WASHINGTON — The federal ban on sex discrimination in education includes a ban on sexual orientation discrimination, a federal judge in California ruled this past week.
U.S. District Court Judge Dean Pregerson's ruling appears to be the first time a federal judge has made this ruling as it pertains to Title IX of the Education Amendments of 1972, the federal ban on sex discrimination in education.
Without much fanfare, advocates and federal officials in recent years, with support from some courts, have undertaken a significant effort to expand the reach of existing federal anti-discrimination laws — primarily Title VII of the Civil Rights Act of 1964 and Title IX — to cover lesbian, gay, bisexual, and transgender people from discrimination.
The California case was brought by two women who allege that Pepperdine University "discriminated against and harassed them" because of their perceived sexual orientation.
Discussing "the line between discrimination based on gender stereotyping and discrimination based on sexual orientation," Pregerson wrote, "the Court concludes that the distinction is illusory and artificial, and that sexual orientation discrimination is not a category distinct from sex or gender discrimination."
Haley Videckis and Layana White, two former members of Pepperdine’s women’s basketball team, allege in the lawsuit that they faced discriminatory treatment after the team's "[coach] and others on the staff of the women’s basketball team came to the conclusion that Plaintiffs were lesbians and were in a lesbian relationship," as Pregerson wrote. The alleged actions of Adi Conlogue, an athletic academic coordinator for the team, are highlighted in the complaint, as detailed by Pregerson in his ruling.
The decision allows Videckis and White's lawsuit to proceed.
Explaining his reasoning, Pregerson wrote that "claims of discrimination based on sexual orientation are covered by Title VII and IX" — "not as a category of independent claims separate from sex and gender stereotype," but instead because "claims of sexual orientation discrimination are gender stereotype or sex discrimination claims."
A series of agency rulings, administration moves, and court fights in recent years have sought to expand the definition of "sex" in those laws to include gender identity, aimed at anti-transgender discrimination. More recently, the moves have also sought to expand that definition of "sex" to include sexual orientation, aimed at anti-LGB discrimination.
Over the course of the past four years, the Equal Employment Opportunity Commission (EEOC) has led on these issues. In several rulings, beginning in early 2012, the agency has established its view that the sex discrimination ban in Title VII covers anti-transgender discrimination and other discrimination based on gender identity.
Once that was established, at least within the EEOC, the agency ruled — in July of this year — that the same ban also covers anti-gay discrimination and other discrimination based on sexual orientation. Pregerson cited that decision in the ruling allowing the lawsuit against Pepperdine to proceed.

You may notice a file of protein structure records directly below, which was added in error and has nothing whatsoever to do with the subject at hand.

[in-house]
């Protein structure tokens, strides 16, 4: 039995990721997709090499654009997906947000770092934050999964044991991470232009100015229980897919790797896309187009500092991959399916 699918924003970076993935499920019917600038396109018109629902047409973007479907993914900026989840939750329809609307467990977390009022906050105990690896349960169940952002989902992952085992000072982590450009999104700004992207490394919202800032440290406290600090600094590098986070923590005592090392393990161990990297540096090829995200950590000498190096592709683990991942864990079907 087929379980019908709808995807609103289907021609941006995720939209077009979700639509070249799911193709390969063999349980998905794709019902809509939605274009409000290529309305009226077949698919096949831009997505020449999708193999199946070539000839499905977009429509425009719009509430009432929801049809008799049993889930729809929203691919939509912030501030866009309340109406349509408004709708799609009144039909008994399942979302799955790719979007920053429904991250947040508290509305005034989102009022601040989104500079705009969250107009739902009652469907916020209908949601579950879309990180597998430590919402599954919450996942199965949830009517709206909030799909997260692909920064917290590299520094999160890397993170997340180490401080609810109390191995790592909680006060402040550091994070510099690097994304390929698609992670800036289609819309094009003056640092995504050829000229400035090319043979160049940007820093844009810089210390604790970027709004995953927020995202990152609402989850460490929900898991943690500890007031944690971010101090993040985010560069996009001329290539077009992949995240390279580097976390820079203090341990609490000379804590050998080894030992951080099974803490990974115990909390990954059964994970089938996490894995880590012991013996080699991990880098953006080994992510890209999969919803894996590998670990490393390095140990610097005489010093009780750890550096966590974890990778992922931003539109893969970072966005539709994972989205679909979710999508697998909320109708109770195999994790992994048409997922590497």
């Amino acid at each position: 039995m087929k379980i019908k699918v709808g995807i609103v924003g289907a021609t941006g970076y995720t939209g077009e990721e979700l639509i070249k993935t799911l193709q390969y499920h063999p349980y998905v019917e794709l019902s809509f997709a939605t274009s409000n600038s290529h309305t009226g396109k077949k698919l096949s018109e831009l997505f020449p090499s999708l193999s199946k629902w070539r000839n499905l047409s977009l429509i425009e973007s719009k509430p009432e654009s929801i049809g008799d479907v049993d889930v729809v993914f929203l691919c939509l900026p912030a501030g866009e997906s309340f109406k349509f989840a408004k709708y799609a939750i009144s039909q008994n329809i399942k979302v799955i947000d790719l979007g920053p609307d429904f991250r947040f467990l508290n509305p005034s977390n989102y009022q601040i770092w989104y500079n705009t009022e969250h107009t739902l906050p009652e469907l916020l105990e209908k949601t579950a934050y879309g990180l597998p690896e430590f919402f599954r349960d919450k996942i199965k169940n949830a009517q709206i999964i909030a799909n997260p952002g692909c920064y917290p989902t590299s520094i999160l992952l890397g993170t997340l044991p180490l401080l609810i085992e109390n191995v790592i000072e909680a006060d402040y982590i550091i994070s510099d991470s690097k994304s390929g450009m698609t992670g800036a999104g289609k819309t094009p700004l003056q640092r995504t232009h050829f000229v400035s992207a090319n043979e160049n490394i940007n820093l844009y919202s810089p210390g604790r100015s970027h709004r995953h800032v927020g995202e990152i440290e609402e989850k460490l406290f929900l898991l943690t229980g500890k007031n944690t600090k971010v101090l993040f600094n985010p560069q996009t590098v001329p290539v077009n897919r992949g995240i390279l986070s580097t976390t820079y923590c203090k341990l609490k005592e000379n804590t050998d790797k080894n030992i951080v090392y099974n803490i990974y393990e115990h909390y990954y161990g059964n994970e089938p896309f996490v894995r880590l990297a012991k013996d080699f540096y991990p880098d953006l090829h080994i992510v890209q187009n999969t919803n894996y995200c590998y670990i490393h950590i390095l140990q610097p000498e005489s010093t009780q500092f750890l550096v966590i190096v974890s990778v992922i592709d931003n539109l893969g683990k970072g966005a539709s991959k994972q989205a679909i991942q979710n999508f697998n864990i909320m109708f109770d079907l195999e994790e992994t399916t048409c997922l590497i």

In addition to the EEOC decisions binding federal agencies, the EEOC, as BuzzFeed News reported early this year, also is working to ensure these rulings are being enforced in all its field offices across the country — offices that investigate and attempt to settle discrimination complaints in the private industry.
The Justice Department formally supported the EEOC's position as to gender identity at the end of 2014. Since then, it has taken that position in a handful of court cases, through the filing of statements of interest or amicus curiae briefs in cases from Texas to Virginia.
The Justice Department has not, however, weighed in yet on the sexual orientation question at issue in the lawsuit against Pepperdine University.
Although advances in gay rights might make it seem like the sexual orientation-based argument would have moved before the gender identity-based argument, there were many court rulings explicitly holding that sexual orientation discrimination is not protected by sex discrimination bans, particularly before the Supreme Court struck down sodomy laws as unconstitutional.
Now, however, with sodomy laws struck down and equal protection principles invoked in protecting LGB people's same-sex relationships, agencies and courts have begun rethinking the question — first under Title VII and now under Title IX.
At the same time, the gender identity-related question is proceeding in a case that could reach the U.S. Supreme Court as soon as this fall.
Gavin Grimm, a transgender male student, sued Gloucester County School District in Virginia after the district enacted a policy that bars him from using the male restrooms at the school. The case, now on appeal — and with the Obama administration backing Grimm — is scheduled to be heard by the 4th Circuit Court of Appeals at the end of January.
The losing side there could ask the Supreme Court to take up the case — a move that certainly would raise the stakes of the issue and, undoubtedly, the coverage of it. Already, Sen. Ted Cruz has criticized the administration's position and Hillary Clinton's campaign has announced that she would continue the effort.
Grimm's case, though, only addresses the gender identity-related portion of the argument. Even were that case to be heard by the Supreme Court, the questions raised in the case against Pepperdine University about whether sexual orientation is covered by existing sex discrimination bans would remain unresolved.
Chris Geidner is a Supreme Court correspondent for BuzzFeed News and is based in Washington, DC.
Contact Chris Geidner at email@example.com.
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